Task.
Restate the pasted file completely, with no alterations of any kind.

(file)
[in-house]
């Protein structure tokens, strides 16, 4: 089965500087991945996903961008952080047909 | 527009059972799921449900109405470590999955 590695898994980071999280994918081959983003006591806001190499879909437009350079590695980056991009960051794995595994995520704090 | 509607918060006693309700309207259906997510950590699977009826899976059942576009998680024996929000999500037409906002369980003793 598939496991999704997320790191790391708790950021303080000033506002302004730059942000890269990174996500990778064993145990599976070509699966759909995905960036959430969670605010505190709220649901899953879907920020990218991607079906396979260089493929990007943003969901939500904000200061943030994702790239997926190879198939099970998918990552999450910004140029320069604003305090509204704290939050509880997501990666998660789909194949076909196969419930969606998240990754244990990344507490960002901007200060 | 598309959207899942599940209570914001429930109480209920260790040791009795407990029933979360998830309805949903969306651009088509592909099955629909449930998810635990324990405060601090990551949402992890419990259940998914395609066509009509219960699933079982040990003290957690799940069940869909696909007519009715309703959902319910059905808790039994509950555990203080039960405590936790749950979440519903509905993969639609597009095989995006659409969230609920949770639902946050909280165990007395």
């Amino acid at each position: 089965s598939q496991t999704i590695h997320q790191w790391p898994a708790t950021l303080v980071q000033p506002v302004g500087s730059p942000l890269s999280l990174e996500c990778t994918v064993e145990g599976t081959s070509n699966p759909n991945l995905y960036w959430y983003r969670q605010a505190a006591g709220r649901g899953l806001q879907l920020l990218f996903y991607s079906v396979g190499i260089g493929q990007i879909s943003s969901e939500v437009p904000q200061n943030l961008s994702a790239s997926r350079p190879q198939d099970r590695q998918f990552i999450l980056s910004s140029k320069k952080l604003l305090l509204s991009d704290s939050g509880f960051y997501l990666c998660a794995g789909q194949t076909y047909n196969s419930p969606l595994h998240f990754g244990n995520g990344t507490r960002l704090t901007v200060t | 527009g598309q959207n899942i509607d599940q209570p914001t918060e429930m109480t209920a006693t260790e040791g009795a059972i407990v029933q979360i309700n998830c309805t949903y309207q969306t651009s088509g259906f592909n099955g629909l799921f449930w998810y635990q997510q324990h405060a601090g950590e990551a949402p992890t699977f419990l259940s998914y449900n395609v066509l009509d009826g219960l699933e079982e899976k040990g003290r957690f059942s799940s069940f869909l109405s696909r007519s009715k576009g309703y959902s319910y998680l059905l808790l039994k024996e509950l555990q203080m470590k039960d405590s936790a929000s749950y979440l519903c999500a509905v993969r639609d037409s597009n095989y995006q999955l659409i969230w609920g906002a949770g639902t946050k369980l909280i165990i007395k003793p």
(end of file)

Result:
[in-house]
């Protein structure tokens, strides 16, 4: 089965500087991945996903961008952080047909 | 527009059972799921449900109405470590999955 590695898994980071999280994918081959983003006591806001190499879909437009350079590695980056991009960051794995595994995520704090 | 509607918060006693309700309207259906997510950590699977009826899976059942576009998680024996929000999500037409906002369980003793 598939496991999704997320790191790391708790950021303080000033506002302004730059942000890269990174996500990778064993145990599976070509699966759909995905960036959430969670605010505190709220649901899953879907920020990218991607079906396979260089493929990007943003969901939500904000200061943030994702790239997926190879198939099970998918990552999450910004140029320069604003305090509204704290939050509880997501990666998660789909194949076909196969419930969606998240990754244990990344507490960002901007200060 | 598309959207899942599940209570914001429930109480209920260790040791009795407990029933979360998830309805949903969306651009088509592909099955629909449930998810635990324990405060601090990551949402992890419990259940998914395609066509009509219960699933079982040990003290957690799940069940869909696909007519009715309703959902319910059905808790039994509950555990203080039960405590936790749950979440519903509905993969639609597009095989995006659409969230609920949770639902946050909280165990007395």
């Amino acid at each position: 089965s598939q496991t999704i590695h997320q790191w790391p898994a708790t950021l303080v980071q000033p506002v302004g500087s730059p942000l890269s999280l990174e996500c990778t994918v064993e145990g599976t081959s070509n699966p759909n991945l995905y960036w959430y983003r969670q605010a505190a006591g709220r649901g899953l806001q879907l920020l990218f996903y991607s079906v396979g190499i260089g493929q990007i879909s943003s969901e939500v437009p904000q200061n943030l961008s994702a790239s997926r350079p190879q198939d099970r590695q998918f990552i999450l980056s910004s140029k320069k952080l604003l305090l509204s991009d704290s939050g509880f960051y997501l990666c998660a794995g789909q194949t076909y047909n196969s419930p969606l595994h998240f990754g244990n995520g990344t507490r960002l704090t901007v200060t | 527009g598309q959207n899942i509607d599940q209570p914001t918060e429930m109480t209920a006693t260790e040791g009795a059972i407990v029933q979360i309700n998830c309805t949903y309207q969306t651009s088509g259906f592909n099955g629909l799921f449930w998810y635990q997510q324990h405060a601090g950590e990551a949402p992890t699977f419990l259940s998914y449900n395609v066509l009509d009826g219960l699933e079982e899976k040990g003290r957690f059942s799940s069940f869909l109405s696909r007519s009715k576009g309703y959902s319910y998680l059905l808790l039994k024996e509950l555990q203080m470590k039960d405590s936790a929000s749950y979440l519903c999500a509905v993969r639609d037409s597009n095989y995006q999955l659409i969230w609920g906002a949770g639902t946050k369980l909280i165990i007395k003793p």